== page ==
As a design-build firm in the Northwest, a typical day for us involves everything from conceptual design sketches to fabricating a connection between steel and wood. Because the path of design and construction covers such a wide spectrum of thinking and doing, there are many potential stopping points along the route to considering a designed object “finished.” When and how we choose to declare a design complete is often just as important as the designed object itself. The whereabouts of a project’s final resting point in the continuum between the rough sketch, raw material, worn object or, conversely, immaculate polished work, is not only negotiable—it can determine the very success of the design.
Pealing the clear protective film off a new cell phone reveals a level of finish that is hyper-perfect; it is as if the designed object has never been touched by the human hand. The slightest nick or thumbprint on its flawless, rounded edges would detract from the experience. At the other end of the spectrum is a rusted steel table, reused as a found object. Intentionally held in a raw and crude state for its antiquated qualities, it is enjoyed precisely for its rough texture and weathered coloring. Each object is considered “finished” at a different and contrasting moment, but each has been designed with a deliberate stopping point, and subsequently, each designed object is successful in its own way. Between these extremes there exists an entire range of stopping points when, depending on the object’s purpose and the designer’s intent, an object is considered finished. Stopping points may be determined by budget, by time constraints, by the method of production itself or by the designer’s philosophy. Often these points are intentional and planned, although sometimes they are surprises realized only upon execution of the object. While the refined connections of a Danish chair conform to a precise geometry, the wood itself has a unique grain and character that can only be controlled to a certain extent by the designer. The nature of the wood is imperfect, even if beautifully so, and the quality of the chair is greater precisely because the design is not taken to the level of pure perfection. The design would lose its poetry if each chair was completely identical all the way down to the wood’s grain pattern. It’s the infinite series of stopping points between the gritty and the glossy that compel us.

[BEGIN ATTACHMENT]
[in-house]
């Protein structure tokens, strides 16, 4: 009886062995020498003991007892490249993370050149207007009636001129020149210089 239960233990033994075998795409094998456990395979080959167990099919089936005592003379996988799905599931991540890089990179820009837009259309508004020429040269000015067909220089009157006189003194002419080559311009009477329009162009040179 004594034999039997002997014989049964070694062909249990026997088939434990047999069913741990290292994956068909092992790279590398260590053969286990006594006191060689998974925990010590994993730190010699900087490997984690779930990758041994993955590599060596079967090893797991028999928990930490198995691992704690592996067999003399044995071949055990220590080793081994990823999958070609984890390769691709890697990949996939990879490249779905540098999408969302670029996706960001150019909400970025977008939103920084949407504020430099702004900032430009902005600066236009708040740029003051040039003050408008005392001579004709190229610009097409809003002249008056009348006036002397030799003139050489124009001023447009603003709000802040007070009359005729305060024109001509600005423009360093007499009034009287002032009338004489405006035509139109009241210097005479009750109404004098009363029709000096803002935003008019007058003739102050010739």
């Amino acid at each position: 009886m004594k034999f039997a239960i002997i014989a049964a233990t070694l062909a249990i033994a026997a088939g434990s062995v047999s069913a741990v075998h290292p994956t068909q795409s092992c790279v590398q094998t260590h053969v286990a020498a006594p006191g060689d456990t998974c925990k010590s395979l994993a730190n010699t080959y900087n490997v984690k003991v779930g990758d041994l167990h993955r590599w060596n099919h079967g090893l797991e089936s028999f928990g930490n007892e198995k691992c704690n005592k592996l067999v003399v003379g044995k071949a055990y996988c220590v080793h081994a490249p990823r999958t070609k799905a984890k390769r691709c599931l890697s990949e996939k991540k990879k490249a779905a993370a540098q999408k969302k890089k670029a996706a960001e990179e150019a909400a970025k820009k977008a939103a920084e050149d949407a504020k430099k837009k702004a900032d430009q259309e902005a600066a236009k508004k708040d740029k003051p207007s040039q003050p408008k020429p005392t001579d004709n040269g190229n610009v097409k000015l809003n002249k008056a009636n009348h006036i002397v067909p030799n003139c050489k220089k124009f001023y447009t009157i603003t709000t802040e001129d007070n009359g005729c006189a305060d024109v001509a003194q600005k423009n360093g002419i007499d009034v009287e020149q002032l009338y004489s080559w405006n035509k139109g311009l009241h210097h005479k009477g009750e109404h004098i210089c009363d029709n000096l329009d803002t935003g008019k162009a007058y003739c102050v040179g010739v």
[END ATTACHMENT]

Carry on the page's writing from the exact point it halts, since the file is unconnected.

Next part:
There is mastery in knowing when to stop designing and call something complete. The very act of stopping adds an additional dimension to the delicate process of design, which can reveal an object’s history or give the viewer a peek at what lies below the surface. The reward for finding this magic point is to give an object soul.
A designer’s decision of when to consider an object complete has far reaching implications. It affects how the object will be used, can dictate the selling price and may even determine whether the product becomes disregarded and disposable or timeless and cherished. All of these issues establish a measuring stick that allows us to analyze the rationale and the poetics of these stopping points. In this issue of ARCADE we’ve selected nine extraordinary designers from a tribe of like-minded thinkers, each exploring a different philosophy of what it means to “finish” a product. Each represents an important place on the continuum between the gritty and the glossy, and each is producing work that fascinates us for this very reason.